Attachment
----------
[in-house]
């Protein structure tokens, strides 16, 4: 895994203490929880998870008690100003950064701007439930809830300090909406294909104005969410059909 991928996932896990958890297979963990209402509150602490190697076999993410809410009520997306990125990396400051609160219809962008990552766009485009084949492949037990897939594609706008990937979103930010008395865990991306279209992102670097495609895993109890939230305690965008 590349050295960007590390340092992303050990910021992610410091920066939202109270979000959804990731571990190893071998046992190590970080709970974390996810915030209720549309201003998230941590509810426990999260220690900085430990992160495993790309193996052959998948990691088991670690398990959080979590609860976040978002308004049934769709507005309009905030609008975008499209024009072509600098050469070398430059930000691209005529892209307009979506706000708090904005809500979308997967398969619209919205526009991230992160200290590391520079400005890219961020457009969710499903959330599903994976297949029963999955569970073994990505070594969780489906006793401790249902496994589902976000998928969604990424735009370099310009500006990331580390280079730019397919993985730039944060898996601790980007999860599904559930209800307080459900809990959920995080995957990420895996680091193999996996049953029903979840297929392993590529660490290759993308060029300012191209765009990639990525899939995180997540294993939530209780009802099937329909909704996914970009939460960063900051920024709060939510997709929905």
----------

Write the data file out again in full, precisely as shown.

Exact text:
[in-house]
């Protein structure tokens, strides 16, 4: 895994203490929880998870008690100003950064701007439930809830300090909406294909104005969410059909 991928996932896990958890297979963990209402509150602490190697076999993410809410009520997306990125990396400051609160219809962008990552766009485009084949492949037990897939594609706008990937979103930010008395865990991306279209992102670097495609895993109890939230305690965008 590349050295960007590390340092992303050990910021992610410091920066939202109270979000959804990731571990190893071998046992190590970080709970974390996810915030209720549309201003998230941590509810426990999260220690900085430990992160495993790309193996052959998948990691088991670690398990959080979590609860976040978002308004049934769709507005309009905030609008975008499209024009072509600098050469070398430059930000691209005529892209307009979506706000708090904005809500979308997967398969619209919205526009991230992160200290590391520079400005890219961020457009969710499903959330599903994976297949029963999955569970073994990505070594969780489906006793401790249902496994589902976000998928969604990424735009370099310009500006990331580390280079730019397919993985730039944060898996601790980007999860599904559930209800307080459900809990959920995080995957990420895996680091193999996996049953029903979840297929392993590529660490290759993308060029300012191209765009990639990525899939995180997540294993939530209780009802099937329909909704996914970009939460960063900051920024709060939510997709929905």